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Isn’t it to define beauty by gender to truly repress it? What is this “norm” people are so happy about? If we were all happy with the “norm”, cosmetic companies would not be so profitable. Is this norm not merely socio-acceptable “performances” on a stage, its accompanying libretto the romantic paternalism of Judeo Christian capitalism, and misogeny? Reducing society to limiting states of either/or has been the past, but how are we as conscious image makers shaping a progressive future?
I read an article on the UK Telegraph about new modeling trends. Is Andrej Pejic androgynous? Perhaps; in certain clothes, in specific lighting, emotions, etc. But overall, I’d say the Pejic beauty is effeminate.
Effeminate men have always been far more socially acceptable than masculine women. Kisha Batista, for example. So is it really about the negotiated fragilities of androgyny or a cultural discomfort with female strength?
Coiffed in an hommage to Susan Sontag’s iconic white streak and covered in $20,000 worth of crystal, Kristina Salinovic opened Marc Jacob’s 2011 Spring collection for Louis Vuitton. Printed on the program notes on every seat, the following quote:
“The relation between boredom and camp taste cannot be overestimated. Camp taste is by its nature possible only in affluent societies, in societies or circles capable of experiencing the psychopathology of affluence.” —Susan Sontag
And that’s how Marc Jacobs blends fashion (blunt consumerism); urban dance culture (Paris is Burning); and that haughty flair inherent to the city of natural and most unnatural lights (“…our favourite colour is shiny”).
“Taste is an awful word, no one should ever really use it.” —Marc Jacobs
Dispelling prevailing agist perceptions of beauty, 90s icon Kristen McMenamy—who at 46 is as fit and stunning as ever—closed the show. Chess maven Carmen Kass (32) and activist Alek Wek (33) both walked the runway, glowing veterans of an industry that sees age as a numbered wrinkle, rather than an expression of life. Because Jacobs can pretty much do whatever he wants, I don’t think peppering his runway with models older than contemporary ‘It’ girls was a risk—no, it’s a clear statement.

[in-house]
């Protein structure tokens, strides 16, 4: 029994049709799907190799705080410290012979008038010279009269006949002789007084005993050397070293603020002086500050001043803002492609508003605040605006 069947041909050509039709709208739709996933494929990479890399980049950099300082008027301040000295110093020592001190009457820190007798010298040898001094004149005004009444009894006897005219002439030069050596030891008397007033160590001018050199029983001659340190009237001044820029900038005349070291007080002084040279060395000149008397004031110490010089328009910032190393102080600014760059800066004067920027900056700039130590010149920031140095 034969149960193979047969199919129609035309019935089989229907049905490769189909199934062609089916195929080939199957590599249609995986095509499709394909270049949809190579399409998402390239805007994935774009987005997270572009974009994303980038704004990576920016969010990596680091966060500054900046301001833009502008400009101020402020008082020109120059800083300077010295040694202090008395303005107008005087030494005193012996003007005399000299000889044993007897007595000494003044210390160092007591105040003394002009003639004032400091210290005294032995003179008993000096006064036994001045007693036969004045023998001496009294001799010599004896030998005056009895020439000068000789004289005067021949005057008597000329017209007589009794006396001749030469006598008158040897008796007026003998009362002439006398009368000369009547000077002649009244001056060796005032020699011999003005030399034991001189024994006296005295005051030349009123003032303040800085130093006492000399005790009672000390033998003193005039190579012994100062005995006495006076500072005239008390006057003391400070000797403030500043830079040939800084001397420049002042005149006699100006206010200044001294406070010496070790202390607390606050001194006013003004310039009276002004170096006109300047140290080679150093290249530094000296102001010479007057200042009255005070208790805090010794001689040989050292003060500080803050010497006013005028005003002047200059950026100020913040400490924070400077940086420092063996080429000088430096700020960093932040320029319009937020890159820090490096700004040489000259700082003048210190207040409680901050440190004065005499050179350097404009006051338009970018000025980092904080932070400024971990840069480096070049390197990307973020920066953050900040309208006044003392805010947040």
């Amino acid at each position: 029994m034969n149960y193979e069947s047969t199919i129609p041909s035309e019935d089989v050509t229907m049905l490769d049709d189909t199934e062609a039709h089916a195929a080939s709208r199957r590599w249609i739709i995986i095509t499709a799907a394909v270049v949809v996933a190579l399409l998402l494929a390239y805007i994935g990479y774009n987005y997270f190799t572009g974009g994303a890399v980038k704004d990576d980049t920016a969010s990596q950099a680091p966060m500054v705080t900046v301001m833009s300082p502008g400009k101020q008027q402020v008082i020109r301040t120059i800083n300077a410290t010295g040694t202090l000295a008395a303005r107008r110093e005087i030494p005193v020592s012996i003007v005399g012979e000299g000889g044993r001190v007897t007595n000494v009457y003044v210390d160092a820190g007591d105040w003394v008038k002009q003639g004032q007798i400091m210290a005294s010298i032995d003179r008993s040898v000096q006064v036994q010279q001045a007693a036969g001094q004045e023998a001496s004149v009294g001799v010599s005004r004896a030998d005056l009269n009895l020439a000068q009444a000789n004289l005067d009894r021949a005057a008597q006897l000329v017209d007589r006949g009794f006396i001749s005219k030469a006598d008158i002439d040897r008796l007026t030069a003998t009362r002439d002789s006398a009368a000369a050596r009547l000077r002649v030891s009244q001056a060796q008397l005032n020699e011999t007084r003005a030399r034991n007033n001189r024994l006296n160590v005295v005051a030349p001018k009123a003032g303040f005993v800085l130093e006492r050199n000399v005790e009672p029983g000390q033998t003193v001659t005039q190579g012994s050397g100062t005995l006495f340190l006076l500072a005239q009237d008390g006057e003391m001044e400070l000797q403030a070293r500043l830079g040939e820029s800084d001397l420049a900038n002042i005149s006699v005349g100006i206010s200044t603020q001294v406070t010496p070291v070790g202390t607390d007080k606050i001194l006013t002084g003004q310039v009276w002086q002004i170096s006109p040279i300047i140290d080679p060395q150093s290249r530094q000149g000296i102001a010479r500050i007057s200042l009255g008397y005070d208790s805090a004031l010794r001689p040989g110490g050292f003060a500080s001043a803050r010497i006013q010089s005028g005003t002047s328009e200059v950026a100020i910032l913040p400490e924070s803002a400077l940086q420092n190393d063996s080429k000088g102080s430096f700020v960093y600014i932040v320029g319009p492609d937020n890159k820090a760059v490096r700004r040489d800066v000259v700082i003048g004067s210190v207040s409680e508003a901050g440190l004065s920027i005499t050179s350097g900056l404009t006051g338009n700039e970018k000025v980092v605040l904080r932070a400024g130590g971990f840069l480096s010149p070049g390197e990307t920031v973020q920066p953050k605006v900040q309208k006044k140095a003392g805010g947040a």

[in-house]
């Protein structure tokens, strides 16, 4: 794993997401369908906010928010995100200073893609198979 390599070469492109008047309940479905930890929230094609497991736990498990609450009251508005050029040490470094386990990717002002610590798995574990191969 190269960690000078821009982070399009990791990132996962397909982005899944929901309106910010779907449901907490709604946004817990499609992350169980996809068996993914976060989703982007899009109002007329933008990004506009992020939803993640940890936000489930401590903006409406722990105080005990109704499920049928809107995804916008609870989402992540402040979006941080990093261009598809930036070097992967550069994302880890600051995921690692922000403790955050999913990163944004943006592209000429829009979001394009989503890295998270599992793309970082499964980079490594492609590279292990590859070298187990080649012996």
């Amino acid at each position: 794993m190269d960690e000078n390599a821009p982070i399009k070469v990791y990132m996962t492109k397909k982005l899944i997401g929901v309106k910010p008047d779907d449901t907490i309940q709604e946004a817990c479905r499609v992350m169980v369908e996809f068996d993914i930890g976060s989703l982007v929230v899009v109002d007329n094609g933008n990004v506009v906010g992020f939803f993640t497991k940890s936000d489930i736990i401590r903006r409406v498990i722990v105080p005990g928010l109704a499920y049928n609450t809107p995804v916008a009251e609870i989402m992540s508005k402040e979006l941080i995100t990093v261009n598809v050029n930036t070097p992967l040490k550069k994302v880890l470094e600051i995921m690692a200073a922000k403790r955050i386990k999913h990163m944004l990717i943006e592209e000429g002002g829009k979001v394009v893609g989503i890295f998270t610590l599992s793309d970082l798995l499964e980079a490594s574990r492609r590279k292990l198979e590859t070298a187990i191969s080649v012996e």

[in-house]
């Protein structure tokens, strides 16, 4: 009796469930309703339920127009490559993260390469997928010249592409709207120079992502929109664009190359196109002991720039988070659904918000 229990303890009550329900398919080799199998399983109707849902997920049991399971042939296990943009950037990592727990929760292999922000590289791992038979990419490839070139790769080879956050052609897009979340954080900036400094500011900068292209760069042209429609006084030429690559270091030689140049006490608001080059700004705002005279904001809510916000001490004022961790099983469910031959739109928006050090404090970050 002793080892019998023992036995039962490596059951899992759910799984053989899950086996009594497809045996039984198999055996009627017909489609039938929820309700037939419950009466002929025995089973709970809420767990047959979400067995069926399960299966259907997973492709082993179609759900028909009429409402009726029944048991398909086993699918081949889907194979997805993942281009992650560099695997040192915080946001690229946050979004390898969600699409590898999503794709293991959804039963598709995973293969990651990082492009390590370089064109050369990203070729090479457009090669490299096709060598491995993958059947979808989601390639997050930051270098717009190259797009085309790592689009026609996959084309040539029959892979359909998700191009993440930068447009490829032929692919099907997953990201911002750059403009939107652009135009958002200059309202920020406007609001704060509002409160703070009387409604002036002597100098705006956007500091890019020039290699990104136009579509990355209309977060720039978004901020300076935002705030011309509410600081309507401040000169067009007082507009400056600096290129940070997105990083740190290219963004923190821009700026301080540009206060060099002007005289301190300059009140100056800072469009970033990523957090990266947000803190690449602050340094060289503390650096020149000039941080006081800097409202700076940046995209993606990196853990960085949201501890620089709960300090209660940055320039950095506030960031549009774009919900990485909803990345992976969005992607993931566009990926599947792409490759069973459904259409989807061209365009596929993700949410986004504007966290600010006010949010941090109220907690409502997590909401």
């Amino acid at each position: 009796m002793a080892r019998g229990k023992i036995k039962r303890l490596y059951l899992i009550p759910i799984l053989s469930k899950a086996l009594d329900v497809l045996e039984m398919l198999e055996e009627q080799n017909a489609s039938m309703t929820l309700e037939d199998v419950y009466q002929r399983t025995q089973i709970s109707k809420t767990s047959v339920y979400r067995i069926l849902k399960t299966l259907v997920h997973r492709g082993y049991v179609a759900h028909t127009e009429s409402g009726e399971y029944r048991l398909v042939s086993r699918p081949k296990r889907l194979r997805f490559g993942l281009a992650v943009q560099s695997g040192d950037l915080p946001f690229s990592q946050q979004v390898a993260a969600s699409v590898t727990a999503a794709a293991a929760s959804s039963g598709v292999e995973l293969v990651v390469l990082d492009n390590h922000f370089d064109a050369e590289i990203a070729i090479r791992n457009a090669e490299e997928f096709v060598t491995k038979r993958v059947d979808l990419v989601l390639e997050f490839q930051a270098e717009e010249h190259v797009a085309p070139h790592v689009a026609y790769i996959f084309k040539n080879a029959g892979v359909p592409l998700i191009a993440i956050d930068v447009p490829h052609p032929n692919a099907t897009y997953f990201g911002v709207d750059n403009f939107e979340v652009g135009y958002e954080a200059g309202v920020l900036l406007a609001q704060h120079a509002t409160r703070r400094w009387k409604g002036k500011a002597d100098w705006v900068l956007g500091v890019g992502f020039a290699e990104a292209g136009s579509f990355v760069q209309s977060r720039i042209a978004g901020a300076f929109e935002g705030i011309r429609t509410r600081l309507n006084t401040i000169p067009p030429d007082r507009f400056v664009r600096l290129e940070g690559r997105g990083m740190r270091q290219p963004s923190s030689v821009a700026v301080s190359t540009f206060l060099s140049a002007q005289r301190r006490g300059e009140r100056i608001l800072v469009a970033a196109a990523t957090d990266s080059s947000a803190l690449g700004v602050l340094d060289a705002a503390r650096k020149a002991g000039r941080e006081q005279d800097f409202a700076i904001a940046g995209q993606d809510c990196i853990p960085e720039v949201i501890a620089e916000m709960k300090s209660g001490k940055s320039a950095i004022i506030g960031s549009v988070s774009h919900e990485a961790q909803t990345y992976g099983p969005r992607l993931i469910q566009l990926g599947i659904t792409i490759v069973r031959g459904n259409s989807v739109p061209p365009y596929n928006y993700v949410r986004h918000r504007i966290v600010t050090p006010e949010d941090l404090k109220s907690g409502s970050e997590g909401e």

Kate Moss, Naomi Campbell, Kristen McMenamy, Amber Valletta, Daria Werbowy, Natalia Vodianova, Jeneil Williams, Lara Stone
The fabulously expressive Atong by Mark Pillai for Russian Vogue. WOW.
John French’s photograph from 1965. Anna Wintour, anyone?
The Victoria & Albert museum had a show of John French’s photography in the late 80s. The exhibition catalog from this show is marvelous! Now on my wishist.
I love it when photographers are open to experimentation!
One more image from Spezial Fotografie: Portfolio No. 23 featuring Francis Giacobetti.
Camilla Akrans: one of my favourite contemporary photographers today. It’s not easy to direct a model to embody the combined feeling of a garment and the location. This quality, is Camila’s talent.
Número Homme #13 editorial photographed by Greg Kadel. GENIOUS.
I finally watched Sofia Coppola’s Marie Antoinette. Annie Leibowitz’s cover of Vogue reminded me that I’ve been meaning to see the film. That, and I just picked up Marie Antoinette, Life and Death of the last Great Queen of France Catalina de Habsburgo-Lorena at Bertrand this past December, which I’m still reading.
This last shot is Leibowitz at her directive best.
Any information regarding this image (photographer, year, publication date) is much appreciated. Kate Mosslooks quite young here, I suspect this shoot is from way before the Pete Doherty days. Which would make the title of the book all the more ironic…
Maria Luisa Black Silk Taffeta Gown by John Galliano for Christian Dior. Press photo for the show “AngloMania: Tradition and Transgression in British Fashion”, which presents a wide range of works by British designers in The Metropolitan Museum’s English Period Rooms’ The Annie Laurie Aitken Galleries.
From an era of great ideas, designers that defined the era and the man who knew how to put it all in pictures. Still stunning, still relevant.